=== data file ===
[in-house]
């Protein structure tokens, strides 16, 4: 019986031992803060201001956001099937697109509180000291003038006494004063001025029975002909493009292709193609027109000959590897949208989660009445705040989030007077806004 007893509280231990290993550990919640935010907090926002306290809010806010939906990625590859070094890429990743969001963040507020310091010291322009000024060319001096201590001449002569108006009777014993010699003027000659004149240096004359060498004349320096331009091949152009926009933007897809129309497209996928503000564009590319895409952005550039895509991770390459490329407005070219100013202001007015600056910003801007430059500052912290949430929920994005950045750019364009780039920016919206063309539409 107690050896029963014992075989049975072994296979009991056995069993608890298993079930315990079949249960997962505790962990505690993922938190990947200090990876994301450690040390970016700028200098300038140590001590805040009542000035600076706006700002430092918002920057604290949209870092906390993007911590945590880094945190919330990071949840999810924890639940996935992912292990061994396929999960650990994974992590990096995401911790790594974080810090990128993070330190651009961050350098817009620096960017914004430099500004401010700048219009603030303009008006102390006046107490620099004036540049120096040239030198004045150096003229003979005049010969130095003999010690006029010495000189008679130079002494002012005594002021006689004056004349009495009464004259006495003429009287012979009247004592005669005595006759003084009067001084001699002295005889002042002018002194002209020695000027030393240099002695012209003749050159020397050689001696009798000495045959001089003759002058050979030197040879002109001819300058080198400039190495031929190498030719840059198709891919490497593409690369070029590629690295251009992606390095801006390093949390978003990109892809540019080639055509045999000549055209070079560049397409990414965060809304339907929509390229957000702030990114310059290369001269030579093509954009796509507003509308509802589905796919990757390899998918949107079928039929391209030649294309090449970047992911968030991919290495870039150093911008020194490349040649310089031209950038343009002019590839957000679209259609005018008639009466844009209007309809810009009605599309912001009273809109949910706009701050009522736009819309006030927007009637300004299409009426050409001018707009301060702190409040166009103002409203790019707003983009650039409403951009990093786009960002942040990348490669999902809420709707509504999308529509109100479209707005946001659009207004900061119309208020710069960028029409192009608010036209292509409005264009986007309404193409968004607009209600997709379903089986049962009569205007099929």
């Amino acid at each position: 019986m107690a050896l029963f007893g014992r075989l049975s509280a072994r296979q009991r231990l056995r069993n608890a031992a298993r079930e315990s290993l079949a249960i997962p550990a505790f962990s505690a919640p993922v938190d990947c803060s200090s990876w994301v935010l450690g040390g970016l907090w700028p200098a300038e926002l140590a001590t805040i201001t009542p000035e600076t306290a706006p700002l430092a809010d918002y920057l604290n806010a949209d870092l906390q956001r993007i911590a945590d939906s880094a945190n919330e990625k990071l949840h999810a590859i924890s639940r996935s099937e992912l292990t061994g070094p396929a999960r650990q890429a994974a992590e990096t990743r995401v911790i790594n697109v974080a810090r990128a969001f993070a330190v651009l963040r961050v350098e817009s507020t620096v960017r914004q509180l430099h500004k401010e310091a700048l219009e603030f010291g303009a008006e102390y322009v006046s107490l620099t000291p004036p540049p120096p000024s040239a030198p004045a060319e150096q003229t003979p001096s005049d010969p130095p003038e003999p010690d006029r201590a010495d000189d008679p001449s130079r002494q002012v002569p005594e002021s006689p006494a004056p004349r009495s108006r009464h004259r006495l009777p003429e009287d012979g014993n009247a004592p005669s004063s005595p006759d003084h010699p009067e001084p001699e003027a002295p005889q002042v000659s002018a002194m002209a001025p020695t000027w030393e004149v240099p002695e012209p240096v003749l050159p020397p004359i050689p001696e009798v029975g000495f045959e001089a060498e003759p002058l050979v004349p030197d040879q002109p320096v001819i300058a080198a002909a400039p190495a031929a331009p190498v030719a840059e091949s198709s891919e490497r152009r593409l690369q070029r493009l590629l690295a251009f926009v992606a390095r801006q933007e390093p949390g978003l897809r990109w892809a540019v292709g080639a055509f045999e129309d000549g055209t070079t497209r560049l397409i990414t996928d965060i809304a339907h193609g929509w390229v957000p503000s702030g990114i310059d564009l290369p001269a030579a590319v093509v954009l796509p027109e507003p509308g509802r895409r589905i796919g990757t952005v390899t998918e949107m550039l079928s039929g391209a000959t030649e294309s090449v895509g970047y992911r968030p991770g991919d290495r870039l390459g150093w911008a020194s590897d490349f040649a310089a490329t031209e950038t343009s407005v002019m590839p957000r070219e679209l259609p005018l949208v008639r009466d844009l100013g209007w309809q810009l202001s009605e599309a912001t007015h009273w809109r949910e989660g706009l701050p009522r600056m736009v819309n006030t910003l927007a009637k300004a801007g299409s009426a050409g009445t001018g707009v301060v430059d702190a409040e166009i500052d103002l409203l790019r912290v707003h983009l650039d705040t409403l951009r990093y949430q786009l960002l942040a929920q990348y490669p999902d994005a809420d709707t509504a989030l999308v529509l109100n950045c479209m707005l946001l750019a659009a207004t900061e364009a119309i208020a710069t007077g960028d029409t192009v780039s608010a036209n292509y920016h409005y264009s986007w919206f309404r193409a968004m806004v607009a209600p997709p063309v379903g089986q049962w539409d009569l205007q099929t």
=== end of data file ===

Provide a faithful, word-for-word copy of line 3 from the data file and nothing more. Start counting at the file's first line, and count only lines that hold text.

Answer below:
């Amino acid at each position: 019986m107690a050896l029963f007893g014992r075989l049975s509280a072994r296979q009991r231990l056995r069993n608890a031992a298993r079930e315990s290993l079949a249960i997962p550990a505790f962990s505690a919640p993922v938190d990947c803060s200090s990876w994301v935010l450690g040390g970016l907090w700028p200098a300038e926002l140590a001590t805040i201001t009542p000035e600076t306290a706006p700002l430092a809010d918002y920057l604290n806010a949209d870092l906390q956001r993007i911590a945590d939906s880094a945190n919330e990625k990071l949840h999810a590859i924890s639940r996935s099937e992912l292990t061994g070094p396929a999960r650990q890429a994974a992590e990096t990743r995401v911790i790594n697109v974080a810090r990128a969001f993070a330190v651009l963040r961050v350098e817009s507020t620096v960017r914004q509180l430099h500004k401010e310091a700048l219009e603030f010291g303009a008006e102390y322009v006046s107490l620099t000291p004036p540049p120096p000024s040239a030198p004045a060319e150096q003229t003979p001096s005049d010969p130095p003038e003999p010690d006029r201590a010495d000189d008679p001449s130079r002494q002012v002569p005594e002021s006689p006494a004056p004349r009495s108006r009464h004259r006495l009777p003429e009287d012979g014993n009247a004592p005669s004063s005595p006759d003084h010699p009067e001084p001699e003027a002295p005889q002042v000659s002018a002194m002209a001025p020695t000027w030393e004149v240099p002695e012209p240096v003749l050159p020397p004359i050689p001696e009798v029975g000495f045959e001089a060498e003759p002058l050979v004349p030197d040879q002109p320096v001819i300058a080198a002909a400039p190495a031929a331009p190498v030719a840059e091949s198709s891919e490497r152009r593409l690369q070029r493009l590629l690295a251009f926009v992606a390095r801006q933007e390093p949390g978003l897809r990109w892809a540019v292709g080639a055509f045999e129309d000549g055209t070079t497209r560049l397409i990414t996928d965060i809304a339907h193609g929509w390229v957000p503000s702030g990114i310059d564009l290369p001269a030579a590319v093509v954009l796509p027109e507003p509308g509802r895409r589905i796919g990757t952005v390899t998918e949107m550039l079928s039929g391209a000959t030649e294309s090449v895509g970047y992911r968030p991770g991919d290495r870039l390459g150093w911008a020194s590897d490349f040649a310089a490329t031209e950038t343009s407005v002019m590839p957000r070219e679209l259609p005018l949208v008639r009466d844009l100013g209007w309809q810009l202001s009605e599309a912001t007015h009273w809109r949910e989660g706009l701050p009522r600056m736009v819309n006030t910003l927007a009637k300004a801007g299409s009426a050409g009445t001018g707009v301060v430059d702190a409040e166009i500052d103002l409203l790019r912290v707003h983009l650039d705040t409403l951009r990093y949430q786009l960002l942040a929920q990348y490669p999902d994005a809420d709707t509504a989030l999308v529509l109100n950045c479209m707005l946001l750019a659009a207004t900061e364009a119309i208020a710069t007077g960028d029409t192009v780039s608010a036209n292509y920016h409005y264009s986007w919206f309404r193409a968004m806004v607009a209600p997709p063309v379903g089986q049962w539409d009569l205007q099929t």